Is It Safe to Combine Alcohol with Ambien?

Treating an Ambien AddictionMixing Ambien and alcohol is never recommended and can be life-threatening. 

According to CDC (Centers for Disease Control and Prevention), 70 million U.S. adults experience chronic sleep problems like insomnia. Ambien (zolpidem) is the most prescribed sleep aid.

 

Data from NSDUH 2020 (National Survey on Drug Use and Health) shows that 28 million over-18s had alcohol use disorder in 2020.

With so many millions of people abusing alcohol and even more afflicted with insomnia, mixing alcohol and prescription drugs like Ambien is commonplace despite the dangers and long-term risks.

What Happens When You Mix Ambien with Alcohol?

college drinkingAmbien, like other sedative-hypnotics, works by boosting production of GABA (gamma-aminobutyric acid) in the brain. This slows down activity in the CNS and brain, helping to initiate sleep. 

If you consume any amount of alcohol while taking Ambien, this can trigger severe adverse reactions. Alcohol, like Ambien, depress the CNS (central nervous system), slowing your heart rate and breathing rate. Mixing Ambien with alcohol intensifies the depressant effects.

Mixing alcohol and Ambien can also cause physical and cognitive harm, irreversible liver damage, and increases your risk of an Ambien overdose.

The FDA states that you should not take Ambien after consuming alcohol.

These are the most common alcohol and Ambien side effects:

 

  • Memory loss
  • Drowsiness
  • Sleepiness
  • Dizziness
  • Confusion
  • Disorientation
  • Hallucinations
  • Loss of motor control
  • Slowed breathing
  • Compromised breathing
  • Unusual behaviors

Dangerous interactions can occur after a single episode of mixing alcohol with Ambien.

Many factors impact the length of time it takes for Ambien to leave the system completely. These variables include:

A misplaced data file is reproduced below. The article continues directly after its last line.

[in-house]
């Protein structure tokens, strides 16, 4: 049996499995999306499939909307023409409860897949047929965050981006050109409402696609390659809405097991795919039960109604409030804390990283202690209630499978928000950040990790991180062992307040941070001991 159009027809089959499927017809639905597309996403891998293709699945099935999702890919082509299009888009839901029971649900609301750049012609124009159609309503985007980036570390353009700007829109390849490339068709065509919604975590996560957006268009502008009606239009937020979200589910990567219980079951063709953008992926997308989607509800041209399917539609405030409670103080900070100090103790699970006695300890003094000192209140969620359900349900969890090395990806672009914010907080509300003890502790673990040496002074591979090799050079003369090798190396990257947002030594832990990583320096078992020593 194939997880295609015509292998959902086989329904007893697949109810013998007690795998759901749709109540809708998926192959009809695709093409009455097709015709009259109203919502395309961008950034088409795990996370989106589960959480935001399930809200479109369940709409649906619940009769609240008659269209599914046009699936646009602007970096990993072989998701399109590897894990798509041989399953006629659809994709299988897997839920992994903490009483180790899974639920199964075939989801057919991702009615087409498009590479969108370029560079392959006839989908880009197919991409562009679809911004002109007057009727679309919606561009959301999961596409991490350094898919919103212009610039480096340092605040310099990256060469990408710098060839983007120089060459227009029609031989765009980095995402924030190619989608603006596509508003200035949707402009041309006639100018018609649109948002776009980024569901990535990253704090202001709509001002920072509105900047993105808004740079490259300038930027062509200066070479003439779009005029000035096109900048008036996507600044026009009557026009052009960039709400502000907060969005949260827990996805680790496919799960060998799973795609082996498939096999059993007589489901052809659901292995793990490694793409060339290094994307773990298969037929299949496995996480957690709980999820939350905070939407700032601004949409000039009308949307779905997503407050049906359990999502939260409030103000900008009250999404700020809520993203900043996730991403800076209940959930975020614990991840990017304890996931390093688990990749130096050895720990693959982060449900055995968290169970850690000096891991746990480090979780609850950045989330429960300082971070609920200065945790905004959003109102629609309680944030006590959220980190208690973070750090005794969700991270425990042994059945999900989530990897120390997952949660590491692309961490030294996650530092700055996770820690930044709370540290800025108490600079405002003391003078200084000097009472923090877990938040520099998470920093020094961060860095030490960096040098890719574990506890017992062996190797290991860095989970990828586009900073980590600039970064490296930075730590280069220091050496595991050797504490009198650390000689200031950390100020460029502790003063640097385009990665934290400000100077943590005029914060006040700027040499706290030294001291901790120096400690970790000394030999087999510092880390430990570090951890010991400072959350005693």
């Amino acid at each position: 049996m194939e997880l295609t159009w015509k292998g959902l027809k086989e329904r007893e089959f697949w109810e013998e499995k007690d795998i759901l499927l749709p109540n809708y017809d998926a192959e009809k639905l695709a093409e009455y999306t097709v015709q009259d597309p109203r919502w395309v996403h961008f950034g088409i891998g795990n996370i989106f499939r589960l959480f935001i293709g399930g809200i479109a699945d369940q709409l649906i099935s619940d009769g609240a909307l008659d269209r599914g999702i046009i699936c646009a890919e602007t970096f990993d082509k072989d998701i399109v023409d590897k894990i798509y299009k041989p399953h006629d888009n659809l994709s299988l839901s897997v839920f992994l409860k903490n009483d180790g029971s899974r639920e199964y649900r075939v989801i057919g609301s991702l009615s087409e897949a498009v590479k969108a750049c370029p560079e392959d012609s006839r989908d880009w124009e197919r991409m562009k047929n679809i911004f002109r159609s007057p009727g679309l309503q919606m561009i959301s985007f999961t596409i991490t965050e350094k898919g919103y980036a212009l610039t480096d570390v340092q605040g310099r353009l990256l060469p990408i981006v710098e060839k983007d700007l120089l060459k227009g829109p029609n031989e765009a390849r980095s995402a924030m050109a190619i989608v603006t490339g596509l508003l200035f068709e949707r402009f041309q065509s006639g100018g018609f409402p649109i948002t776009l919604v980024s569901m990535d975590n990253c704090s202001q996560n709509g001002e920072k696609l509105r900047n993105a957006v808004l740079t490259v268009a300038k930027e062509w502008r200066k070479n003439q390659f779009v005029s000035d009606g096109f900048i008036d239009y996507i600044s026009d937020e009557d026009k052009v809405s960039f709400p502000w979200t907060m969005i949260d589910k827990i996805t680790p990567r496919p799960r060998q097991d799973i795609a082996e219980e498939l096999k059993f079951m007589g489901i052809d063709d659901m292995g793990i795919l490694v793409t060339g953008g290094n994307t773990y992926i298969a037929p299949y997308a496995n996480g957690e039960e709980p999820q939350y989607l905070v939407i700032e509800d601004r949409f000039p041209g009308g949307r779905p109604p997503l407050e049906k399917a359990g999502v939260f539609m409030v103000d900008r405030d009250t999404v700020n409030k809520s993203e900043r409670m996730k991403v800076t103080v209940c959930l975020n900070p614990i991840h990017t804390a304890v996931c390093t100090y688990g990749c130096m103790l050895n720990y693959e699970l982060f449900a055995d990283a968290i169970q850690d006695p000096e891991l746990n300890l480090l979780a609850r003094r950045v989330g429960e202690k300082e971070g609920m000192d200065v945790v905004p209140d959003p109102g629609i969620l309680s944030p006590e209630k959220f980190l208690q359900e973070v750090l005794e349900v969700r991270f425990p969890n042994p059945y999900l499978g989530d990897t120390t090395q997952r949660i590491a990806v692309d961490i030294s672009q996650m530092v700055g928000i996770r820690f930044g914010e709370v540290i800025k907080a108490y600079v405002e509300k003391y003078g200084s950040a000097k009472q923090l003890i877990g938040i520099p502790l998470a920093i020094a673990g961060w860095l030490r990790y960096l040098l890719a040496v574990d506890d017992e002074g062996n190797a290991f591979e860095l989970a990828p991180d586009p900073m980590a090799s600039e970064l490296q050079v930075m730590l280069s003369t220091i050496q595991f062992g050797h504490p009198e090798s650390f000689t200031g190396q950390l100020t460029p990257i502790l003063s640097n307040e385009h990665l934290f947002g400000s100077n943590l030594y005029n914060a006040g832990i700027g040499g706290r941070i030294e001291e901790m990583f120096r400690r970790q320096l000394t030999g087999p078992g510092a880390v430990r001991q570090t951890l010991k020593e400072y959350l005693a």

• Weight
  • Age
  • Any other medications
  • Existing medical conditions
  • Liver function
  • Kidney function

Research suggests that it takes an average of 14 to 17 hours for the body to eliminate 5mg to 10mg of Ambien.

Ambien mixed with alcohol, then, is always inadvisable. This applies to those with a legitimate prescription for Ambien as well as those who abuse the substance for recreational purposes.

 

Using Ambien in isolation sometimes causes side effects that manifest the following day. The hangover-like effects can impair your ability to drive, especially if you have slept for less than eight hours. Physicians aim to mitigate these effects by prescribing the lowest required amount of the medication – typically 10mg for men and 5mg for women. If you mix Ambien and alcohol, this may compound the after-effects on the following day.

Can You Die from Ambien and Alcohol?

If you mix Ambien and alcohol, combining these CNS depressants will increase the likelihood of Ambien overdose. In rare cases, this can be fatal.

The rapid onset of Ambien’s effects means you could quickly lose consciousness. Ambien overdose is characterized by the following signs and symptoms:

  • Irregular breathing